Home' The Wellingtonian : June 9th 2011 Contents 22 THE WELLINGTONIAN, JUNE 9, 2011
JAZZ MAN STRONG
Saxophone legend: Sonny Rollins is making his first appearance in Wellington.
By GAVIN BERTRAM
There are few places Sonny Rol-
lins hasn't been during the six
decades he's been blowing his
But New Zealand is one of those
places, so the jazz legend is looking for-
ward to playing at the Wellington Jazz
Festival this weekend.
That's my job and I'm very grateful
I'm able to perform a service for people,''
Rollins said. That's what life is about,
and if people are appreciative of my
music, I'm very honoured to have a
chance to play for them.''
The 80-year old New York-born Rol-
lins had a premonition as a child he
would be a prominent musician, an
event that inspired him to keep playing
the instrument he loved.
After a brief spell in New York's
Rikers Island prison for robbery in
1950, he has led a colourful life in jazz.
He had already played sessions with
jazz icons JJ Johnson, Fats Navarro,
and Bud Powell, and after his prison
release Rollins recorded with Miles
Davis, Thelonious Monk, and Dizzy
He remembered the camaraderie
among the jazz musicians of that era,
when the bebop music they were
playing had not yet been embraced by
audiences en masse.
Rollins said there was an us against
the world'' attitude that had positive
and negative effects. It drew us closer
together, but it also drew us around
illegal drugs,'' he recalled.
There wasn't a lot of money avail-
able, so we devoted ourselves to the cre-
ation of a real art form, this music. That
was what it was about; it wasn't about
success or popularity or fame.''
Since recording as a leader for the
first time in 1953, Rollins has released
more than 50 albums under his own
name. Among these are recognised jazz
classics Tenor Madness and Saxophone
Colossus from the mid-1950s.
Such records, on well-known jazz
labels like Prestige, Blue Note, and
Verve, led to Rollins being lauded.
The saxophonist soon wearied of the
hype and felt a drive to better himself.
He spent months practising on New
York's Williamsburg Bridge, an event
which has gone down in jazz mythology,
and been referenced on The Simpsons.
I realised I had to improve myself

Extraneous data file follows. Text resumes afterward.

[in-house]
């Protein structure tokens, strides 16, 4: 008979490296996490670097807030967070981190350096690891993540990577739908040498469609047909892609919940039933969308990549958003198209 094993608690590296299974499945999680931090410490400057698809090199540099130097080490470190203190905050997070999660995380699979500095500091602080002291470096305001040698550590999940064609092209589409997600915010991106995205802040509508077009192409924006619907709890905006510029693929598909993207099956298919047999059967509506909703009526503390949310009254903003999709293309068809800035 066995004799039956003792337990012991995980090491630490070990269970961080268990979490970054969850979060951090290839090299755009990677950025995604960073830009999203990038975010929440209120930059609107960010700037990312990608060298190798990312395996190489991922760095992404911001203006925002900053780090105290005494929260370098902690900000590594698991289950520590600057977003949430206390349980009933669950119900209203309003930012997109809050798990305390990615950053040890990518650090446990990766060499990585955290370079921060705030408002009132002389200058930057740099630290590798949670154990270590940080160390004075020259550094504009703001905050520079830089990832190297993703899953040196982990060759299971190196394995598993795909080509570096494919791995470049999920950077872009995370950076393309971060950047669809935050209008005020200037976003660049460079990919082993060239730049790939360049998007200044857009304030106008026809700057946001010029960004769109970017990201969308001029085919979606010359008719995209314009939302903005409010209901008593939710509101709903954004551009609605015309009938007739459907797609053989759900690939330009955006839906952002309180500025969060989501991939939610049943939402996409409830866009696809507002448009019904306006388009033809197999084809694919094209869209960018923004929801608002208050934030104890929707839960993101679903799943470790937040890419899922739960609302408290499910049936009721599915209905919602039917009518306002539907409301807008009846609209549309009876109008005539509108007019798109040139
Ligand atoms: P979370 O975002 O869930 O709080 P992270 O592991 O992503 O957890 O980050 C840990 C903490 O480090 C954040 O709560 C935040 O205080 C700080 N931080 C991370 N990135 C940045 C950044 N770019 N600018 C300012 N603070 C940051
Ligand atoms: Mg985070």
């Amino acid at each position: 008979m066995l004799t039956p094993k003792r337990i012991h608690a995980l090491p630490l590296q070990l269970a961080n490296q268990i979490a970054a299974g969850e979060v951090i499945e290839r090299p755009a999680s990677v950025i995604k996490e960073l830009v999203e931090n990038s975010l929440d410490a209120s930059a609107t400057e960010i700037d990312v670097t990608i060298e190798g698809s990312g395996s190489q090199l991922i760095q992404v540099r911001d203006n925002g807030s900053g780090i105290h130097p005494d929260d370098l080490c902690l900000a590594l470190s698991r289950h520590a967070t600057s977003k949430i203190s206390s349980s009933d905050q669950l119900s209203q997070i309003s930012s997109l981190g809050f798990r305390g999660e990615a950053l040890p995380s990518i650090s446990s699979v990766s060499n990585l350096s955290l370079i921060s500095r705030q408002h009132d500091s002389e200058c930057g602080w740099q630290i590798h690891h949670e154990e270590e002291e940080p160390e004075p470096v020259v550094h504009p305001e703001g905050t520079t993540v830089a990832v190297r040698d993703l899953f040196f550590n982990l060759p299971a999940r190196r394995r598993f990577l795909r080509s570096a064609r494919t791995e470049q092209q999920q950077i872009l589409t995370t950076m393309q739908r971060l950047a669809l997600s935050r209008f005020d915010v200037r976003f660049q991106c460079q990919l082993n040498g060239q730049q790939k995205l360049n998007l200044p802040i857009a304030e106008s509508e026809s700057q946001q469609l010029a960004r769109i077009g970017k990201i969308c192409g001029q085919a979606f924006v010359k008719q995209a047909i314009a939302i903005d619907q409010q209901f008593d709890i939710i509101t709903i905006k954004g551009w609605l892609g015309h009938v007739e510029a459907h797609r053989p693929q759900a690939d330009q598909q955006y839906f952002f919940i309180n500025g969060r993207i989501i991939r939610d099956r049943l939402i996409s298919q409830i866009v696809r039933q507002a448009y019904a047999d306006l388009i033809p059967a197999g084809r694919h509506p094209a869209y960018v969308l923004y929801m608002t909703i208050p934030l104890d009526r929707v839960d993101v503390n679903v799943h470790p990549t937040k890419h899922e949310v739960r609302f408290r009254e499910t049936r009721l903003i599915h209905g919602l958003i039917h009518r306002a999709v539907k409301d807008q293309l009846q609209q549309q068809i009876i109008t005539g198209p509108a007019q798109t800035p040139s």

rather than believe what the critics
were saying,'' he said. Against the
advice of many people, I went on the
bridge and found a convenient place to
practise. I went up there to practise
every day and night. It was wonderful --
that was serendipity.''
That and other periods away from
music are an indication of Rollins'
intense devotion to jazz music.
In 2010 Rollins was awarded the
National Medal of Arts by United
States President Barack Obama, and
the Miles Davis Award at the Montreal
Sonny Rollins plays at the Michael
Fowler Centre, 8pm on Saturday. Contact
473 0149 or see jazzfestival.co.nz.
Show celebrates astronomer's work
By SOPHIA DUCKOR-JONES
The way it was: Peter Read fronts Night Sky.
The Carter Observatory is celebrating the
achievements of one of Wellington's
shining stars, astronomer Peter Read.
Observatory programmes manager
Claire Bretherton said Mr Read played an
instrumental role in relaying the 1960s
moon landing to New Zealand.
He described the moon landings and
introduced the space programme to New
Zealand, she said.
He was the voice of Apollo.''
Mr Read, who grew up in Welling-
ton, was instrumental in the con-
struction of the Golden Bay planet-
arium, which was eventually moved
from the waterfront to the Carter
He maintained a public face as the
presenter of television programme
Night Sky, during which he shared
his love of the night sky with New
Ms Bretherton said Mr Read
inspired and encouraged people to
learn about the night sky.
His gift was being able to explain
the night sky to everyday citizens in
a way they could understand.
He brought what was happening
in astronomy and space science
down to a level that people could
understand and they felt they could
be involved, be an astronomer,'' she
Mr Read died in 1981.
Among the items on display is the
telescope Mr Read used for so many
years, plus another, even older one.
There are also historical photo-
graphs, some of Mr Read's paintings
and material he brought back to New Zea-
land after visiting the United States.
The exhibition continues at the Carter
Observatory until July 31.
Admission is included as part of the nor-
mal entry to the observatory.
Wellington Capital Performing Arts
FROM MOZART TO PINAFORE
CPA Strings, Conductor: Michael Bain
Entrance of the Queen of Sheba - Handel;
Canon in D Major - Pachelbel; Eine Kleine Nachtmusik - WA
Mozart; and Prelude from Holberg Suite - Grieg
WgtnG&S Light Opera HMS Pinafore - Gilbert & Sullivan
Bluegrass and Irish fiddle - Colleen Trenwith
(ex Hamilton County Bluegrass Band)
TUESDAY 14th June 2011
DINNER 6PM and CONCERT 7.35PM
Tickets $37 -- Bookings: "The Pines" ph: 387-9853
The Pines, 50 The Esplanade, Houghton Bay
Sponsored by Wellington City Council & Tinakori Antiques
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